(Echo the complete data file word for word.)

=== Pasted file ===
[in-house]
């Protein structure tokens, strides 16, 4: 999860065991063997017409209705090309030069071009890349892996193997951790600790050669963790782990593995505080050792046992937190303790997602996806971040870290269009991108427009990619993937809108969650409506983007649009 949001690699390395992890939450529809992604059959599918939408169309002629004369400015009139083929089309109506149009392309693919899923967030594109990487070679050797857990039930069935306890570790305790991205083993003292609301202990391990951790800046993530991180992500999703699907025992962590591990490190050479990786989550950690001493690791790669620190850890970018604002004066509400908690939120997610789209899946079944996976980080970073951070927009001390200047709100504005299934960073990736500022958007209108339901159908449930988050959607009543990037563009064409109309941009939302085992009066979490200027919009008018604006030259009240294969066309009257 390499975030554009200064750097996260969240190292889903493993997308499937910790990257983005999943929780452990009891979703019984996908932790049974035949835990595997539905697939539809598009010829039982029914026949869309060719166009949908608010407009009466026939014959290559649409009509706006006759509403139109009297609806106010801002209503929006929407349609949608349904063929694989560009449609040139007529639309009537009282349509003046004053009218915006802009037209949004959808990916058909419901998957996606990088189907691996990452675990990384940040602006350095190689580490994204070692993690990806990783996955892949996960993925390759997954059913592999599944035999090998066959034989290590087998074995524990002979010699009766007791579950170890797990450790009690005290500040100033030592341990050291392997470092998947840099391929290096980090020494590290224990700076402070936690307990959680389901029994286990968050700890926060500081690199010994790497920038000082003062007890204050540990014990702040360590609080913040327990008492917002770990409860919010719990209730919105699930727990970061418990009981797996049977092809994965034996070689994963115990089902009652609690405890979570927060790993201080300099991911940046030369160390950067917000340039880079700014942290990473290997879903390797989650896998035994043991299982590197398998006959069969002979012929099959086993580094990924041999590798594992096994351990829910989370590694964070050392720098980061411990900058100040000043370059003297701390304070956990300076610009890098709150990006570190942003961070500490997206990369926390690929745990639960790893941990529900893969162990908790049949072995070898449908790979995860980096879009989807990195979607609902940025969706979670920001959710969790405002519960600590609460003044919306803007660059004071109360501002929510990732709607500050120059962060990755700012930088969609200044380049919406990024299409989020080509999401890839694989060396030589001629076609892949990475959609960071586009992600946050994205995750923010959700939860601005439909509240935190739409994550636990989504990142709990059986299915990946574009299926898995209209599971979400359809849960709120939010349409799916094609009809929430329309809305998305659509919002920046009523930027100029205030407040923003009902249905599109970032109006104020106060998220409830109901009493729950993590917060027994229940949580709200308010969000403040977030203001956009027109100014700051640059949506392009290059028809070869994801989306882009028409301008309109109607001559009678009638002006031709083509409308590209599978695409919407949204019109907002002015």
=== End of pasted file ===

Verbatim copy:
[in-house]
């Protein structure tokens, strides 16, 4: 999860065991063997017409209705090309030069071009890349892996193997951790600790050669963790782990593995505080050792046992937190303790997602996806971040870290269009991108427009990619993937809108969650409506983007649009 949001690699390395992890939450529809992604059959599918939408169309002629004369400015009139083929089309109506149009392309693919899923967030594109990487070679050797857990039930069935306890570790305790991205083993003292609301202990391990951790800046993530991180992500999703699907025992962590591990490190050479990786989550950690001493690791790669620190850890970018604002004066509400908690939120997610789209899946079944996976980080970073951070927009001390200047709100504005299934960073990736500022958007209108339901159908449930988050959607009543990037563009064409109309941009939302085992009066979490200027919009008018604006030259009240294969066309009257 390499975030554009200064750097996260969240190292889903493993997308499937910790990257983005999943929780452990009891979703019984996908932790049974035949835990595997539905697939539809598009010829039982029914026949869309060719166009949908608010407009009466026939014959290559649409009509706006006759509403139109009297609806106010801002209503929006929407349609949608349904063929694989560009449609040139007529639309009537009282349509003046004053009218915006802009037209949004959808990916058909419901998957996606990088189907691996990452675990990384940040602006350095190689580490994204070692993690990806990783996955892949996960993925390759997954059913592999599944035999090998066959034989290590087998074995524990002979010699009766007791579950170890797990450790009690005290500040100033030592341990050291392997470092998947840099391929290096980090020494590290224990700076402070936690307990959680389901029994286990968050700890926060500081690199010994790497920038000082003062007890204050540990014990702040360590609080913040327990008492917002770990409860919010719990209730919105699930727990970061418990009981797996049977092809994965034996070689994963115990089902009652609690405890979570927060790993201080300099991911940046030369160390950067917000340039880079700014942290990473290997879903390797989650896998035994043991299982590197398998006959069969002979012929099959086993580094990924041999590798594992096994351990829910989370590694964070050392720098980061411990900058100040000043370059003297701390304070956990300076610009890098709150990006570190942003961070500490997206990369926390690929745990639960790893941990529900893969162990908790049949072995070898449908790979995860980096879009989807990195979607609902940025969706979670920001959710969790405002519960600590609460003044919306803007660059004071109360501002929510990732709607500050120059962060990755700012930088969609200044380049919406990024299409989020080509999401890839694989060396030589001629076609892949990475959609960071586009992600946050994205995750923010959700939860601005439909509240935190739409994550636990989504990142709990059986299915990946574009299926898995209209599971979400359809849960709120939010349409799916094609009809929430329309809305998305659509919002920046009523930027100029205030407040923003009902249905599109970032109006104020106060998220409830109901009493729950993590917060027994229940949580709200308010969000403040977030203001956009027109100014700051640059949506392009290059028809070869994801989306882009028409301008309109109607001559009678009638002006031709083509409308590209599978695409919407949204019109907002002015």